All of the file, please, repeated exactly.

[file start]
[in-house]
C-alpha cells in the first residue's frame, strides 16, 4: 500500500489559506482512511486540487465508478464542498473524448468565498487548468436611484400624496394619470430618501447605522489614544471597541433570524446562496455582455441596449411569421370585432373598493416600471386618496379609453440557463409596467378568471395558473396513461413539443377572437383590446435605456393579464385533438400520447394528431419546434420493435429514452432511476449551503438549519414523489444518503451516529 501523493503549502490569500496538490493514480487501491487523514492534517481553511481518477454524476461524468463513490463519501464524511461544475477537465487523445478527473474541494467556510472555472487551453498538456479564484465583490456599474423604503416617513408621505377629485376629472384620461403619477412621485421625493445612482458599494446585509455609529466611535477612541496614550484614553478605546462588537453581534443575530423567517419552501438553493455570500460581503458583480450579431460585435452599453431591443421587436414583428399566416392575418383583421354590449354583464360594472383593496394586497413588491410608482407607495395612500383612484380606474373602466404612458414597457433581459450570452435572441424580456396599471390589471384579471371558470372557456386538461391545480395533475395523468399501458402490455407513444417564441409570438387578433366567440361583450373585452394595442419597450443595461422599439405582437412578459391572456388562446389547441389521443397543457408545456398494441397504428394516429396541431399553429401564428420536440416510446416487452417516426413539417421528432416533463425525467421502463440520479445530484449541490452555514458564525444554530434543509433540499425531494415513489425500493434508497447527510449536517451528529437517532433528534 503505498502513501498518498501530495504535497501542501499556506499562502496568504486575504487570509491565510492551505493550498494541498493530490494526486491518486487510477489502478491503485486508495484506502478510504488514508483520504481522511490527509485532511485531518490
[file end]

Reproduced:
[in-house]
C-alpha cells in the first residue's frame, strides 16, 4: 500500500489559506482512511486540487465508478464542498473524448468565498487548468436611484400624496394619470430618501447605522489614544471597541433570524446562496455582455441596449411569421370585432373598493416600471386618496379609453440557463409596467378568471395558473396513461413539443377572437383590446435605456393579464385533438400520447394528431419546434420493435429514452432511476449551503438549519414523489444518503451516529 501523493503549502490569500496538490493514480487501491487523514492534517481553511481518477454524476461524468463513490463519501464524511461544475477537465487523445478527473474541494467556510472555472487551453498538456479564484465583490456599474423604503416617513408621505377629485376629472384620461403619477412621485421625493445612482458599494446585509455609529466611535477612541496614550484614553478605546462588537453581534443575530423567517419552501438553493455570500460581503458583480450579431460585435452599453431591443421587436414583428399566416392575418383583421354590449354583464360594472383593496394586497413588491410608482407607495395612500383612484380606474373602466404612458414597457433581459450570452435572441424580456396599471390589471384579471371558470372557456386538461391545480395533475395523468399501458402490455407513444417564441409570438387578433366567440361583450373585452394595442419597450443595461422599439405582437412578459391572456388562446389547441389521443397543457408545456398494441397504428394516429396541431399553429401564428420536440416510446416487452417516426413539417421528432416533463425525467421502463440520479445530484449541490452555514458564525444554530434543509433540499425531494415513489425500493434508497447527510449536517451528529437517532433528534 503505498502513501498518498501530495504535497501542501499556506499562502496568504486575504487570509491565510492551505493550498494541498493530490494526486491518486487510477489502478491503485486508495484506502478510504488514508483520504481522511490527509485532511485531518490